How easy it is to call someone a racist
My 87-year-old buddy plays handball twice a week with three other octogenarians. Their YMCA has two handball courts, one of which is preferred because the lighting is better. One day, the senior athletes arrived at the Y only to discover four black women doing their stretching workout on the good handball court.
The men, all of whom are white, politely asked the women if they wouldn't mind doing their exercises on the other court so the men could play ball on the court with decent lighting. The women agreed and moved to the other court.
Five minutes later, a member of the YMCA staff informed the handball players that they would have to relinquish their court to the women. Then the staff member lowered the boom. The women had claimed the men had used the N-word. Horror of horrors! Send in the Marines.
The men categorically denied the charge. It didn't matter. The staff member refused to accept the men's denial. The mere accusation by four lying women was sufficient to establish that the men were racists. The women were not challenged because convicting a white person of racism without proof is part of the liberal playbook.
Welcome to the left's new rule for establishing culpability: a mere allegation of racism is sufficient to convict. Say goodbye to the bulwark of our legal system. If you are white, you are guilty of racism until proven innocent.
"Yesterday's race baiters were brutal white bullies," said author Ben Shapiro. "Today's are left-wingers invoking fictional white racism to achieve their goals."
Cut to the present. I had the temerity to write a book entitled The War on Whites: How Hating White People Became the New National Sport. My thesis is that while blacks traditionally have been the objects of racism, the tables have turned, and now whites are being demonized, marginalized, stereotyped, denigrated, and suppressed at every turn.
Critical Race Theory argues that all white people are evil oppressors of blacks and other minorities. Diversity trainings are demanding that white employees should "undo their whiteness" and "be less white." Many companies are forcing White employees to admit that "all whites are racist, and I am not the exception." Schools around the country are telling white students as young as five and six that they should apologize for their skin color.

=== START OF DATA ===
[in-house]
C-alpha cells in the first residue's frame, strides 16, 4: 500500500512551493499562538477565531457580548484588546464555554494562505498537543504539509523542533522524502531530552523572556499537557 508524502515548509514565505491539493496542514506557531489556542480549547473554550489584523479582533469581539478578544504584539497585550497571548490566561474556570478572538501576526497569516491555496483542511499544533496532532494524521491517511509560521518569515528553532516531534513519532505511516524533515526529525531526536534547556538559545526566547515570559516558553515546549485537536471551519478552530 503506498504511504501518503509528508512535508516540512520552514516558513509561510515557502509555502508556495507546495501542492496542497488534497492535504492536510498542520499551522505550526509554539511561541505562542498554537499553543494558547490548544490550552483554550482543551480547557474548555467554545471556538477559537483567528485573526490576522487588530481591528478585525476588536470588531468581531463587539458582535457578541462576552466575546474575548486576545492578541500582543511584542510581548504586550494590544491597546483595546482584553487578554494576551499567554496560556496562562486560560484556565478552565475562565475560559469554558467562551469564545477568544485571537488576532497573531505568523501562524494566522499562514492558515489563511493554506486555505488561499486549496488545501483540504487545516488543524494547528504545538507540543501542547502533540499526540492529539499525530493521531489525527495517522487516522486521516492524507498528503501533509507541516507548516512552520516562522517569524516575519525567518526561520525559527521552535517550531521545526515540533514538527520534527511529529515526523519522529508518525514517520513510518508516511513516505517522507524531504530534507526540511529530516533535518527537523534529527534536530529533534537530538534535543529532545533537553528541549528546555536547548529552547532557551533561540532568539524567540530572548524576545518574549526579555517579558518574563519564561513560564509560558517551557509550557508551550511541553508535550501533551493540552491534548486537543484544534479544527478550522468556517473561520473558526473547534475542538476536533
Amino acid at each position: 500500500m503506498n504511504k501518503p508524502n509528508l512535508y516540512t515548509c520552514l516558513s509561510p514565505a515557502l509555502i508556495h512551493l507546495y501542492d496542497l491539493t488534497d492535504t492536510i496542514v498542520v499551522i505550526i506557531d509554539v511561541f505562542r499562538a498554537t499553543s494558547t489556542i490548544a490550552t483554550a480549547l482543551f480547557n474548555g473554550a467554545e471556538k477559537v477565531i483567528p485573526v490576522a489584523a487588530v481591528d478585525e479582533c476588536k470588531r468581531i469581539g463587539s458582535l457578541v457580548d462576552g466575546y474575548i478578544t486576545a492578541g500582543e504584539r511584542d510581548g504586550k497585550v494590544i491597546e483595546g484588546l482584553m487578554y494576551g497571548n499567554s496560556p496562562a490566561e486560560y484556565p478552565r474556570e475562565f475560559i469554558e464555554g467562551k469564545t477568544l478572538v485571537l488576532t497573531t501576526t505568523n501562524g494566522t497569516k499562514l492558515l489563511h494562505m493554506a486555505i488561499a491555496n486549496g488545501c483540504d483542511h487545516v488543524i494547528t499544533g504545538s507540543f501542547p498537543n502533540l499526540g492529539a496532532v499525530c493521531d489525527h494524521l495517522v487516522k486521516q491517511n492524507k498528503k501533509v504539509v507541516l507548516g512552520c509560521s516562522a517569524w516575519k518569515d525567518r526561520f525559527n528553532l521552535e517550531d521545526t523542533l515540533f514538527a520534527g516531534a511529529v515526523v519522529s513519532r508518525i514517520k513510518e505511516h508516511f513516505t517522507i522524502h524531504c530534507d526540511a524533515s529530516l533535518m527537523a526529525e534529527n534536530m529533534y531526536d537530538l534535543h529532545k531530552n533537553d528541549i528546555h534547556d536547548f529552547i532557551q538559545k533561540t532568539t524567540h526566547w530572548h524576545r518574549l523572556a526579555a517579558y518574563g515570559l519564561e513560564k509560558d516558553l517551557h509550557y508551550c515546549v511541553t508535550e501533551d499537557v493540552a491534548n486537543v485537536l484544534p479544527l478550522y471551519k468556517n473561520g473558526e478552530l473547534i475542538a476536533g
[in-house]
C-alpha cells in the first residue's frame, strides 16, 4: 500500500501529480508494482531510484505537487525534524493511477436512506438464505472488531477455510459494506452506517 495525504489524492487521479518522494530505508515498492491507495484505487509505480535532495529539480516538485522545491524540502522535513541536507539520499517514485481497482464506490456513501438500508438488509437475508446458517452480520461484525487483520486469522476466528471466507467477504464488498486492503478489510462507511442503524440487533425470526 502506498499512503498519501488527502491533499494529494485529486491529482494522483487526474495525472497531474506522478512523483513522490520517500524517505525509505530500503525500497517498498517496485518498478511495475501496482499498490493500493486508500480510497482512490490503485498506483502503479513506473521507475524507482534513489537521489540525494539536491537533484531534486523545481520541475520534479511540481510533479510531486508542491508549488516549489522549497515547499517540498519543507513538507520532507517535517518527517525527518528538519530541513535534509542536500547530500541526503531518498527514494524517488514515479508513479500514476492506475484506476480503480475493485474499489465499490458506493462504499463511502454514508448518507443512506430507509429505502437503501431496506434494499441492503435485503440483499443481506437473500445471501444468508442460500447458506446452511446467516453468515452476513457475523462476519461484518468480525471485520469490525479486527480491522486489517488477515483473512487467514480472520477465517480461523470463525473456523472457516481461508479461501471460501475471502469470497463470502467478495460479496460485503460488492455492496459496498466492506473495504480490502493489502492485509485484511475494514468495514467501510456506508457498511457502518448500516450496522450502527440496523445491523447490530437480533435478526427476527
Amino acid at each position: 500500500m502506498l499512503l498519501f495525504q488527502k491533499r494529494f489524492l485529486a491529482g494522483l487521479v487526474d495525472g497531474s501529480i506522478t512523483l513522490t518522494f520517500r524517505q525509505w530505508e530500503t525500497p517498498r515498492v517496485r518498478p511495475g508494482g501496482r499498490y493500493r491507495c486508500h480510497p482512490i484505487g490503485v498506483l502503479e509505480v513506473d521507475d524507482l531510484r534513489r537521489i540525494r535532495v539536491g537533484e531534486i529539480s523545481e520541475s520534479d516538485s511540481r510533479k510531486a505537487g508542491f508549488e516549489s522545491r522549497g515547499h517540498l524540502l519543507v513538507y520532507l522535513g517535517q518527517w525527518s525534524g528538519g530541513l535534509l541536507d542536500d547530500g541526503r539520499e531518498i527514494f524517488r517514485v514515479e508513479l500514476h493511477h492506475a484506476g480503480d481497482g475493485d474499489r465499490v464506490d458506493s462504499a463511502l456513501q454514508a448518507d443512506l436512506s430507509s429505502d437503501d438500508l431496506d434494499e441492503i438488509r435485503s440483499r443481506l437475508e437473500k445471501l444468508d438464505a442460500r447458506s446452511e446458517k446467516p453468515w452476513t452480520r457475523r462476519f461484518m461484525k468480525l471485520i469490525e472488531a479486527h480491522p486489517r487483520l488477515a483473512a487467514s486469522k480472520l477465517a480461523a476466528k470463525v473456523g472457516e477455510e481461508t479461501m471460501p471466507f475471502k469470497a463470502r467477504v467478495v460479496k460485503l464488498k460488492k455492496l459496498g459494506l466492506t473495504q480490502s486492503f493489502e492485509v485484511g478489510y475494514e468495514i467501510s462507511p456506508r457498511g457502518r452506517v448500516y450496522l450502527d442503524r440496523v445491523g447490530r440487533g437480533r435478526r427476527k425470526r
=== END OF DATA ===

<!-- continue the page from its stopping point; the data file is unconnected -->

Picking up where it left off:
Trashing whites is the modus operandi of the Democrat party. Showing contempt for a half-century of enlightened racial tolerance, Democrats — with the support of academia and the media — are trying to divide America along racial lines. As explained by Colin Flaherty in Don't Make the Black Kids Angry, the biggest lie of our generation is "the war on black people and how racist white people are waging it."
Response to The War on Whites has fallen into two categories. First are those who applaud my courage in writing the book. "Brodow says what we are all thinking," said one reviewer. "White people are sick and tired of being bashed and trashed all over the place." Another reviewer wrote, "Finally an established commentator has detailed what most of us have realized but been afraid to discuss. The media, Hollywood, Washington, academia, and many other once revered institutions have brainwashed themselves that the white race is evil."
The second group has accused me of being a white supremacist and compared me to Hitler. "[He is] trying to find someone to blame for his perceived failures in life or perhaps he is just as racist as he claims others are," one person wrote. "What you are saying is probably your fantasies cause it's definitely not the truth," said another angry reviewer. "This is some mess you made up." And more: "Poor little white boy" and "I see the smirk on your face." And this gem: "He attempts to cite his racially pejorative views as proof that other people are racist."
None of the angry people in the second group attempts to offer conflicting arguments. All of their attacks are ad hominem — directed at me instead of my position. My ideas should be ignored because I am an evil racist.
At no time have I attempted to diminish the impact on blacks of slavery and Jim Crow. My position, clearly stated, is that any kind of discrimination is unacceptable, whether aimed at blacks, whites, or any other group. When I claim that white people are the objects of racism, how does that make me a Klan member? It fascinates me that some people think that wanting to defend white people from discrimination makes me a racist. I don't get the connection.
It doesn't matter. Calling someone a racist is just too easy.
Ed Brodow (www.edbrodowpolitics.com) is a conservative political commentator and author of ten books, including his latest, THE WAR ON WHITES: How Hating White People Became the New National Sport.
Image: Fibonacci Blue.